• The rescue won't end the credit crisis that is pulling the economy into recession. Fannie and Freddie are perhaps the biggest, but certainly not the only, institutions that overcommitted to risky mortgages. Banks, insurance companies, and pension funds are holding billions in the same kind of dangerous stuff. And they still must get through another two years of interest "resets" on subprime mortgages created during the housing boom. As those resets occur, there will be more defaults on mortgages that borrowers can no longer afford – or no longer want because the loan balance exceeds the value of the house.
  • The rescue helps keep bad decision makers in place. Managers of banks and other financial institutions that invested heavily in Fannie and Freddie paper get let off the hook. They get another chance to make more bad decisions about how to deploy trillions of dollars of capital.
  • And the politicians who passed the laws that encouraged Fannie Mae and Freddie Mac to take all those wild risks? They're up for reelection.

   The complete collapse of what was 80% of the funding of new mortgages this spring is now here. The whole structure of creating mortgage-backed securities and passing them on is gone.

   There will be no creating new phony tranches of sliced and diced SIV debt, and no CDO and no CDS and no AAA-rated toxic waste. We don't know what happens to $62 trillion of notional CDS derivatives now sloshing around the world's money markets, but somebody is holding a disaster. This financial crisis is far from over.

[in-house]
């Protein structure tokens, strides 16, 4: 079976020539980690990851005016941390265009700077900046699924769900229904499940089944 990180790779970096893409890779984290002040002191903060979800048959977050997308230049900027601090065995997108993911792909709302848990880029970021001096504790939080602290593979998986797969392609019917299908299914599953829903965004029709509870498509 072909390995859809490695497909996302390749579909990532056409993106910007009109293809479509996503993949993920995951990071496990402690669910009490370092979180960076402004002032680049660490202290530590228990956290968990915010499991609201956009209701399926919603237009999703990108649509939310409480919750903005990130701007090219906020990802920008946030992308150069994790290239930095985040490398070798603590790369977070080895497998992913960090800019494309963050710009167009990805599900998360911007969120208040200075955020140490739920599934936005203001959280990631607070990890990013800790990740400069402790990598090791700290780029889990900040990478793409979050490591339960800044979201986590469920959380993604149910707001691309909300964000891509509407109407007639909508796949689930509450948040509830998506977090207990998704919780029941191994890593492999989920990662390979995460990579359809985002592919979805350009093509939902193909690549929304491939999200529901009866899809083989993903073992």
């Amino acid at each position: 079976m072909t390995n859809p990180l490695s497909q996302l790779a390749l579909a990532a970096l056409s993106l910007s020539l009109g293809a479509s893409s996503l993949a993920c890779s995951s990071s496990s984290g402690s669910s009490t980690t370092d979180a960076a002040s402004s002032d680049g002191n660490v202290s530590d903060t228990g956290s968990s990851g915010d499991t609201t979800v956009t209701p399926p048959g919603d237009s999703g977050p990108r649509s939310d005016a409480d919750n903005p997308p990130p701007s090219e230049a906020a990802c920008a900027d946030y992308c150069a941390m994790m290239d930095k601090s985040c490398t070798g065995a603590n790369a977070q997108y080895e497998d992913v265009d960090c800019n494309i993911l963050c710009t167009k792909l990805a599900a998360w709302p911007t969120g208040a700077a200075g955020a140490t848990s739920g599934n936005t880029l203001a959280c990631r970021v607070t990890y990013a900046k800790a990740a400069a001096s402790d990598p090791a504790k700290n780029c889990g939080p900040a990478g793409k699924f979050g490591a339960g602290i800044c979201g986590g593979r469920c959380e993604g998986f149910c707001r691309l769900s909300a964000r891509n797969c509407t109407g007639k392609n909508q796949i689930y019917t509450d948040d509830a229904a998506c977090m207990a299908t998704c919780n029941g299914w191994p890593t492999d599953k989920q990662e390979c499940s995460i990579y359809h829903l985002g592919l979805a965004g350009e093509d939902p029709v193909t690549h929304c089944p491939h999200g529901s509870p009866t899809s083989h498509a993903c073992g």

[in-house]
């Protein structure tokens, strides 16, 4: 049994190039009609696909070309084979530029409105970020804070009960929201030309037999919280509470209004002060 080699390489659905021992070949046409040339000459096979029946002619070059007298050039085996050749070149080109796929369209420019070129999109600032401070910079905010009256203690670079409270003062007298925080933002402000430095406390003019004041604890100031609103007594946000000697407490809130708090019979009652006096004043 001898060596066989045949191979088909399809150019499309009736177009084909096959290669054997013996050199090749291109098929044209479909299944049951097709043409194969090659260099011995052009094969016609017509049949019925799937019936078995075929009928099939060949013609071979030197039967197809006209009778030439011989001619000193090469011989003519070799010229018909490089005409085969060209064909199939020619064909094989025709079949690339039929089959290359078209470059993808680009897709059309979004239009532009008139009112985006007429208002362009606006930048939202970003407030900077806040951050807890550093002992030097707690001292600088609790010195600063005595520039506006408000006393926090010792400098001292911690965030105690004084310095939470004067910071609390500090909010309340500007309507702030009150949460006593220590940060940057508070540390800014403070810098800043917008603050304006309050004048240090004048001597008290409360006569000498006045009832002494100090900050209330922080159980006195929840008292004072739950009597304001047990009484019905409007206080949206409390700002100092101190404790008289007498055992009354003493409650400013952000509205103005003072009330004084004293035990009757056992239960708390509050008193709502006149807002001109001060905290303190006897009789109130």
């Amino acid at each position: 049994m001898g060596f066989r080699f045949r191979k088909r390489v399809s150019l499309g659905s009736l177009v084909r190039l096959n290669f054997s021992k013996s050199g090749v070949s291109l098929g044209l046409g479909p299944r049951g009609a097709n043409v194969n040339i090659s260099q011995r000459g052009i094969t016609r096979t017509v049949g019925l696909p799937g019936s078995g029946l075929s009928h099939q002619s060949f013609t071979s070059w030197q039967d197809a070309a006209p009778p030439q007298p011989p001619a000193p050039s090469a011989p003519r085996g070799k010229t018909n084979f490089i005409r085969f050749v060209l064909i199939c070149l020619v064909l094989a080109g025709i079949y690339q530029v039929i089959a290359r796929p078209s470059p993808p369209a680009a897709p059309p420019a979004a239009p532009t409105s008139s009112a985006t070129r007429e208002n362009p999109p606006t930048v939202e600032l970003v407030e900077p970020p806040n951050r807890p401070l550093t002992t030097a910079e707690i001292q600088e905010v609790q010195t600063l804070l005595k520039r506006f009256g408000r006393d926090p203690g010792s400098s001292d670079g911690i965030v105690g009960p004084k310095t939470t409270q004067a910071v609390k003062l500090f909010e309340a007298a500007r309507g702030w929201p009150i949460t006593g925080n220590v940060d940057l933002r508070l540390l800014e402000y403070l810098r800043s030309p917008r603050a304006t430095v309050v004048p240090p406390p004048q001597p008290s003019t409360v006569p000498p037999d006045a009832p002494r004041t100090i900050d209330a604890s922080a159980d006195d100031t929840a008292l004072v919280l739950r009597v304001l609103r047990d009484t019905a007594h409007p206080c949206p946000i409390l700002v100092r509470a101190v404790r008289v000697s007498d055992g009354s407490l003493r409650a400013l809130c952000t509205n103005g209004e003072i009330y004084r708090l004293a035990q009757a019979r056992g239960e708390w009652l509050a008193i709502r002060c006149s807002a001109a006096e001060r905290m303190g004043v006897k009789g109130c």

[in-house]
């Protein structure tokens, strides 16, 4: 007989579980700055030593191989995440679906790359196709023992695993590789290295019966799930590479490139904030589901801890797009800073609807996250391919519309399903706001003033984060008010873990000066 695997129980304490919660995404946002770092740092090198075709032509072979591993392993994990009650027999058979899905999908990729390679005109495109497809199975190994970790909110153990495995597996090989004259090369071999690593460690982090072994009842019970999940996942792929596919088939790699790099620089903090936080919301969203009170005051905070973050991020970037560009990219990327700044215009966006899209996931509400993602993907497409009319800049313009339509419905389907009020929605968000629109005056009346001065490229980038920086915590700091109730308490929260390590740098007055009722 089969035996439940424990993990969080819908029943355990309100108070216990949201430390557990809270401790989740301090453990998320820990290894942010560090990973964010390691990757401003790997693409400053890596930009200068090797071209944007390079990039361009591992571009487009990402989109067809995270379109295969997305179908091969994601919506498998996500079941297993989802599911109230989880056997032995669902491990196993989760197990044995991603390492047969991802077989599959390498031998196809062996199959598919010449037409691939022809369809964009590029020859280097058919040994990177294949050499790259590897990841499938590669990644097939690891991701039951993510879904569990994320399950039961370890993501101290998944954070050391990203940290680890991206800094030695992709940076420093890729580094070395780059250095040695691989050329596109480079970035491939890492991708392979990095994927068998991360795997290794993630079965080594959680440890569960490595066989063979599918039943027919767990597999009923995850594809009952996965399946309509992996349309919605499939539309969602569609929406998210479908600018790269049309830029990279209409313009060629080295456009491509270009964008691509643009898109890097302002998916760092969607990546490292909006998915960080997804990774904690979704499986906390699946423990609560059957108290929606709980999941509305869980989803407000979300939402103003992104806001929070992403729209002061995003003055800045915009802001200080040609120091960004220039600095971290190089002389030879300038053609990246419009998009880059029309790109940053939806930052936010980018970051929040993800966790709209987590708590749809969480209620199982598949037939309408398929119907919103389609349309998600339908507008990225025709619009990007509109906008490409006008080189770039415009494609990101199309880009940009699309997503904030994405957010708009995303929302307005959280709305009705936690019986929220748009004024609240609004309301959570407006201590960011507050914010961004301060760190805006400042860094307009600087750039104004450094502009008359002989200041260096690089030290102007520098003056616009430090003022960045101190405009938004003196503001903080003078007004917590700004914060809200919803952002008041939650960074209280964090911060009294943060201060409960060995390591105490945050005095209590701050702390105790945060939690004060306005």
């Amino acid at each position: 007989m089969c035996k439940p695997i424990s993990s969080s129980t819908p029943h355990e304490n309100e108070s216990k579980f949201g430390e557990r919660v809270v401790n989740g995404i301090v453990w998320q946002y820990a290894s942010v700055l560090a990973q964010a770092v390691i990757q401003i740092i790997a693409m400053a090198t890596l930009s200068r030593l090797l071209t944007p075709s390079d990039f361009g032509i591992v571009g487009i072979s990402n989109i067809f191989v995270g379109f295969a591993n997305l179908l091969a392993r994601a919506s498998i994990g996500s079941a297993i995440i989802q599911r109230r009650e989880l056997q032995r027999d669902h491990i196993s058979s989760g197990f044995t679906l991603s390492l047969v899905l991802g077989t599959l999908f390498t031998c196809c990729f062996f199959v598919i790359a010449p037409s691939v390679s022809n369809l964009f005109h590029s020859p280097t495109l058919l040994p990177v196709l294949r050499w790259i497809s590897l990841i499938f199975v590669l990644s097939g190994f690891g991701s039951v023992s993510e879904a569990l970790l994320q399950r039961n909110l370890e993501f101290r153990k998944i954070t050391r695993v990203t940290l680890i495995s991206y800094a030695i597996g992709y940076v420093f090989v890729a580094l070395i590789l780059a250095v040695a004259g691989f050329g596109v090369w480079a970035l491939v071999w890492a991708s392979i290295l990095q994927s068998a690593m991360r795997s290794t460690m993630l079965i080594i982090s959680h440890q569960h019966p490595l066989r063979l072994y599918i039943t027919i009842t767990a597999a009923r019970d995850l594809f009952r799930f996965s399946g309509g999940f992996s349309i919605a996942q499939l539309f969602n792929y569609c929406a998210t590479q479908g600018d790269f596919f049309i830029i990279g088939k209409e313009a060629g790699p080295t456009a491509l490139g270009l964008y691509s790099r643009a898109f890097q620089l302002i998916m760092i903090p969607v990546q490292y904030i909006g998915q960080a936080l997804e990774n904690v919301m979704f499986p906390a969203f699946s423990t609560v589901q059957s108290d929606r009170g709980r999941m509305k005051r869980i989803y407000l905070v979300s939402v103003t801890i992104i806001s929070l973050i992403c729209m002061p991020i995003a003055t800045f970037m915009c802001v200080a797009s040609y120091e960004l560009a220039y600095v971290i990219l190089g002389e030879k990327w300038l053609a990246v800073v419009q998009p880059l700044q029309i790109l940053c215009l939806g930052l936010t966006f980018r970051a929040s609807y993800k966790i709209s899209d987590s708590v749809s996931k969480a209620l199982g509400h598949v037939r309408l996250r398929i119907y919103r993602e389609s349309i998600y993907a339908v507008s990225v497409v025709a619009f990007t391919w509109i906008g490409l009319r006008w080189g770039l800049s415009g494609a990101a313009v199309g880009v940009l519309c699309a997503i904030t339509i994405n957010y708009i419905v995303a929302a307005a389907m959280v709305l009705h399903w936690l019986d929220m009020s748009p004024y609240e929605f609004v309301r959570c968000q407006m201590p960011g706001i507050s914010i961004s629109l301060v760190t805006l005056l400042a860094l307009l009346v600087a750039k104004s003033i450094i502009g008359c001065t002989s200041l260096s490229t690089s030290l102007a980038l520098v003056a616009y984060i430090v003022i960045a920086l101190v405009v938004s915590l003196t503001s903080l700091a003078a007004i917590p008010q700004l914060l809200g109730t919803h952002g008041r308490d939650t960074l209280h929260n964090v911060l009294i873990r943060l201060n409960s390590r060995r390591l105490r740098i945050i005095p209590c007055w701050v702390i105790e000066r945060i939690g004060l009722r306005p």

By itself, the government might be able to manage some of these problems, but the problems are not isolated: the Federal Deposit Insurance Corporation (FDIC) guarantees deposits at banks of $4.3 trillion, but has only a $50 billion reserve to handle bank failures.

   Interest rates are close to 50-year lows, thanks to the Fed cutting the short-term rate some 3.5% below the rate of inflation. The flight into Treasuries, which are safer than other debt, has pushed down longer-term rates, too. But the ultimate implication of this bailout is that more deficits will weaken the Dollar and therefore higher interest rates will be required in the long term, especially for non-government-guaranteed debt, to cover inflation and increased risk.

   There will be many more financial institutions in trouble: perhaps 150 banks will fail, including probably one or two big banks like Lehman, Citi, or Merrill. FDIC is next, in our opinion, once a big commercial bank goes under.

   The Dollar is up in the short term on what we expect is a short-covering rally, but that is not consistent with long-term implications, so we don't expect it to stay up.

   Homeowners gain, as Fannie and Freddie are allowed to continue to expand in 2009. But after that, they will be looking for a newly reconstituted system beyond what is in the conservatorships that are being asked to unwind. The long term is unclear.

   The US Treasury is now in the mortgage business. The financial future of the world is crumbling, and this is the biggest step in that change.

Doug Casey is a world-renowned investor and author, whose book Crisis Investing was #1 on the New York Times bestseller list for 29 consecutive weeks, a record at the time.

He has been a featured guest on hundreds of radio and TV shows, including David Letterman, Merv Griffin, Charlie Rose, Phil Donahue, Regis Philbin, NBC News, and CNN; and has been the topic of numerous features in periodicals such as Time, Forbes, People and the Washington Post.

His firm, Casey Research, LLC., publishes a variety of newsletters and web sites with a combined weekly audience in excess of 200,000, largely high net worth investors with an interest in resource development and international real estate.

See full archive of Doug Casey articles